Stepping back in time, and power a bit, we come to Frank’s 1931 Pontiac. This car has actually been “in the family” since new. A cousin, a WW I vet, bought the car new. Frank and his brother, Ken, bought the car in 1958. It had been in an old farm shed for years and was in very bad condition. In 1972, Frank obtained the car and started a total restoration. It had 86,000 miles on it at the time. The Continental 6-cylinder flathead engine was overhauled by Jerry Ross. In addition to a complete mechanical restoration, the car received all new glass, upholstery and paint. Frank brings this car, as well as the next one, a 1928 Buick, to cruise nights regularly.
The 1928 Buick 2-door is another early model on which Frank did a total restoration. This car features an overhead valve 6-cylinder engine. “Bank robbers of the ‘30s preferred this model which was quite fast and powerful for the time,” Frank shares. The car is geared very high, and cruises easily at 40-45 mph. It’s a well-appointed car inside and is very comfortable to drive. This car shows only 45,000 miles.
One of Frank’s cars, which we haven’t seen at a cruise night yet, is his 1949 Chevy Styleline Coupe Deluxe. The ‘49 is a work in progress, and it’s going to be another unique automobile. The power in this case will come from a 1963 Jaguar XKE engine. At 300 horsepower, the 3.8-liter engine will do a much nicer job powering the car than the original Chevy six. To maintain a vintage look, a 3-speed transmission will be shifted through the original column shifter. A Chevy S-10 ZR2 rear end with 3.73 gears will complete the drivetrain. A Heidts front end will provide the front suspension. The body is generally solid, but needs a trunk pan and a couple body mounts. The car will be finished in an Ice Blue color and will feature a stock style interior in gray pleather. Both the body and interior will maintain a stock look as much as possible. Koehler Brothers Auto is presently doing the mechanical conversion on the car, and spring of 2018 is the target completion date. This will be another fun car to see on the streets.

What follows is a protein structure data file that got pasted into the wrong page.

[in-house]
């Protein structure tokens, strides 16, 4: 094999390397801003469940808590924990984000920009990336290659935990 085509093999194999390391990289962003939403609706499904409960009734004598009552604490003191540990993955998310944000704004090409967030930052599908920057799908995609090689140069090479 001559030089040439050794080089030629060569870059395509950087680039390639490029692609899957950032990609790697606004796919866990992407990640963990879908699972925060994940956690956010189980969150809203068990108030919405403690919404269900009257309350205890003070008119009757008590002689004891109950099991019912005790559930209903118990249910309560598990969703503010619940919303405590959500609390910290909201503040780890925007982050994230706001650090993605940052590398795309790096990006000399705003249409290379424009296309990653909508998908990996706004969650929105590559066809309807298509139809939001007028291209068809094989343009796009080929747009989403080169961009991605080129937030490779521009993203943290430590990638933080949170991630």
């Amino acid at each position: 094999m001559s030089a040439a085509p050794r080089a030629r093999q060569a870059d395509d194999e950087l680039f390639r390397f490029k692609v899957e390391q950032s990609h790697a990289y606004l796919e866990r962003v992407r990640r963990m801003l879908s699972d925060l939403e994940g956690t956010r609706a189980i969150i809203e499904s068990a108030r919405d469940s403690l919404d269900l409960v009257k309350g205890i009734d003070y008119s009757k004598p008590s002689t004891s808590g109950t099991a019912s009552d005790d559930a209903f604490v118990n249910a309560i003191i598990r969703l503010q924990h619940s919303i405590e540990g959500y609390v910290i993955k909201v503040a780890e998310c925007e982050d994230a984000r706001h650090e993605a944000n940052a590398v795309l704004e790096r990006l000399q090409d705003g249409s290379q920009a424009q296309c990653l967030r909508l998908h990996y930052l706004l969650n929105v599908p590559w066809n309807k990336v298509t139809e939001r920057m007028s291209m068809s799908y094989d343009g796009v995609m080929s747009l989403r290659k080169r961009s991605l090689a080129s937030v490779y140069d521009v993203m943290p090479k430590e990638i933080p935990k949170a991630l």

That covers some of this very unique collection of cars. In addition to being a retired orthopedic surgeon, Frank Alvine is a pilot, conservationist, farmer, hunter and fisherman. His interests and abilities are as varied as his car collection. But Frank most certainly is a car guy! Viewing these cars and learning the background on each was fascinating. I’m glad to have had the opportunity!